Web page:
2.50
Hdl Handle:
http://hdl.handle.net/10755/161629
Type:
Presentation
Title:
African American Elders: End-of-Life Perspectives
Abstract:
African American Elders: End-of-Life Perspectives
Conference Sponsor:Midwest Nursing Research Society
Conference Year:2002
Author:Wilson, Sarah, PhD
P.I. Institution Name:Marquette University
Title:Associate Professor
Contact Address:College of Nursing, Clark Hall 319, PO Box 1881, Milwaukee, WI, 53201-1881, USA
Contact Telephone:414.288.3860
Beliefs and attitudes toward dying and death are an integral part of culture. The customs practiced in the care of the sick and dying and places of care for ill persons are part of cultural configurations. The influence of cultural on death, dying and bereavement has been neglected in research (Wass & Neimeyer, 1995). If health care providers desire to change the experience of death and dying in the Untied States they need to become better acquainted with the beliefs about death and dying in diverse cultures. Culture is performative and interpretive and provides a framework for studying end of life care. Human behavior can be interpreted through the lens of culture. The specific aims of this study are to: (a) describe urban African American elders beliefs, values, and concerns about end of life care, (b) describe urban African American elders expectations of health care providers at the end of life, and (c) determine African American elders knowledge of end of life care options. A modified ethnographic approach was used in this study. The religious community and parish nurses were utilized to facilitate access to the African American elders. Data collection methods included: (a) interviews with elders, clergy, church lay leaders, parish nurses, funeral directors and (b) field notes. Data are being analyzed using qualitative thematic analysis. A community advisory board comprised of clergy, funeral directors, lay leaders in church, and parish nurses was convened to assist the investigator with establishing credibility and trust in the community. The community advisory board is acting as a cultural broker and reviewing aggregate data to enhance the validity of the investigator's interpretation of findings. The results of the study will provide a foundation for future research to design and test interventions for culturally sensitive end-of-life care for African American elders.
Repository Posting Date:
26-Oct-2011
Date of Publication:
17-Oct-2011
Sponsors:
Midwest Nursing Research Society

Full metadata record

DC FieldValue Language
dc.typePresentationen_GB
dc.titleAfrican American Elders: End-of-Life Perspectivesen_GB
dc.identifier.urihttp://hdl.handle.net/10755/161629-
dc.description.abstract<table><tr><td colspan="2" class="item-title">African American Elders: End-of-Life Perspectives</td></tr><tr class="item-sponsor"><td class="label">Conference Sponsor:</td><td class="value">Midwest Nursing Research Society</td></tr><tr class="item-year"><td class="label">Conference Year:</td><td class="value">2002</td></tr><tr class="item-author"><td class="label">Author:</td><td class="value">Wilson, Sarah, PhD</td></tr><tr class="item-institute"><td class="label">P.I. Institution Name:</td><td class="value">Marquette University</td></tr><tr class="item-author-title"><td class="label">Title:</td><td class="value">Associate Professor</td></tr><tr class="item-address"><td class="label">Contact Address:</td><td class="value">College of Nursing, Clark Hall 319, PO Box 1881, Milwaukee, WI, 53201-1881, USA</td></tr><tr class="item-phone"><td class="label">Contact Telephone:</td><td class="value">414.288.3860</td></tr><tr class="item-email"><td class="label">Email:</td><td class="value">sarah.wilson@marquette.edu</td></tr><tr><td colspan="2" class="item-abstract">Beliefs and attitudes toward dying and death are an integral part of culture. The customs practiced in the care of the sick and dying and places of care for ill persons are part of cultural configurations. The influence of cultural on death, dying and bereavement has been neglected in research (Wass &amp; Neimeyer, 1995). If health care providers desire to change the experience of death and dying in the Untied States they need to become better acquainted with the beliefs about death and dying in diverse cultures. Culture is performative and interpretive and provides a framework for studying end of life care. Human behavior can be interpreted through the lens of culture. The specific aims of this study are to: (a) describe urban African American elders beliefs, values, and concerns about end of life care, (b) describe urban African American elders expectations of health care providers at the end of life, and (c) determine African American elders knowledge of end of life care options. A modified ethnographic approach was used in this study. The religious community and parish nurses were utilized to facilitate access to the African American elders. Data collection methods included: (a) interviews with elders, clergy, church lay leaders, parish nurses, funeral directors and (b) field notes. Data are being analyzed using qualitative thematic analysis. A community advisory board comprised of clergy, funeral directors, lay leaders in church, and parish nurses was convened to assist the investigator with establishing credibility and trust in the community. The community advisory board is acting as a cultural broker and reviewing aggregate data to enhance the validity of the investigator's interpretation of findings. The results of the study will provide a foundation for future research to design and test interventions for culturally sensitive end-of-life care for African American elders.</td></tr></table>en_GB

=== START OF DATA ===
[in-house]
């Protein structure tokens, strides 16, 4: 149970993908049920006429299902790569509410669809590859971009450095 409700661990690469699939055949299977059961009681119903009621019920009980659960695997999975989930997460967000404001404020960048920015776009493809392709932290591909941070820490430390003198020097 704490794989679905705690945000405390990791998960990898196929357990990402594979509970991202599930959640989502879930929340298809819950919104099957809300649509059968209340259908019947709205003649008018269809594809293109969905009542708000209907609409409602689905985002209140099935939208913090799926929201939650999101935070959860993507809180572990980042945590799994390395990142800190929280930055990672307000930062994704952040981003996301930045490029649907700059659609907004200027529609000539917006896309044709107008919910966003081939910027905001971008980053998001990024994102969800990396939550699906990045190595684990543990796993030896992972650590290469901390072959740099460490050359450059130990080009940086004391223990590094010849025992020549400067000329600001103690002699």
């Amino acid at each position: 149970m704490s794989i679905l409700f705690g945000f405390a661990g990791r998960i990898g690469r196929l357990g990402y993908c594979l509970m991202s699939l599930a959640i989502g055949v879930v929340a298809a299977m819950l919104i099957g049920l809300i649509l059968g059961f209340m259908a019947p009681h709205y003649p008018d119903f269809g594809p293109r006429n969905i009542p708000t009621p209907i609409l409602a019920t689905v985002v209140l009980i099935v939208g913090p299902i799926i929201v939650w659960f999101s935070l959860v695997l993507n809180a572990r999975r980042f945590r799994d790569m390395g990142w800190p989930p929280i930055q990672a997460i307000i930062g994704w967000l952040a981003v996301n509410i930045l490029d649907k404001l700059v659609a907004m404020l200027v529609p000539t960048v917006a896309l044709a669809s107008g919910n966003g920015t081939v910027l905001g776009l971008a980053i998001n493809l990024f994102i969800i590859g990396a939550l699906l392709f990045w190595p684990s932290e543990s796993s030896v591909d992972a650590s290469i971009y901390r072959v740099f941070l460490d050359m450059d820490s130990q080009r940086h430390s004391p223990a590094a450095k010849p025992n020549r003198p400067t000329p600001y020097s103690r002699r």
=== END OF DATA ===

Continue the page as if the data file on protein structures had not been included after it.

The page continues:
dc.date.available2011-10-26T23:24:33Z-
dc.date.issued2011-10-17en_GB
dc.date.accessioned2011-10-26T23:24:33Z-
dc.description.sponsorshipMidwest Nursing Research Societyen_GB
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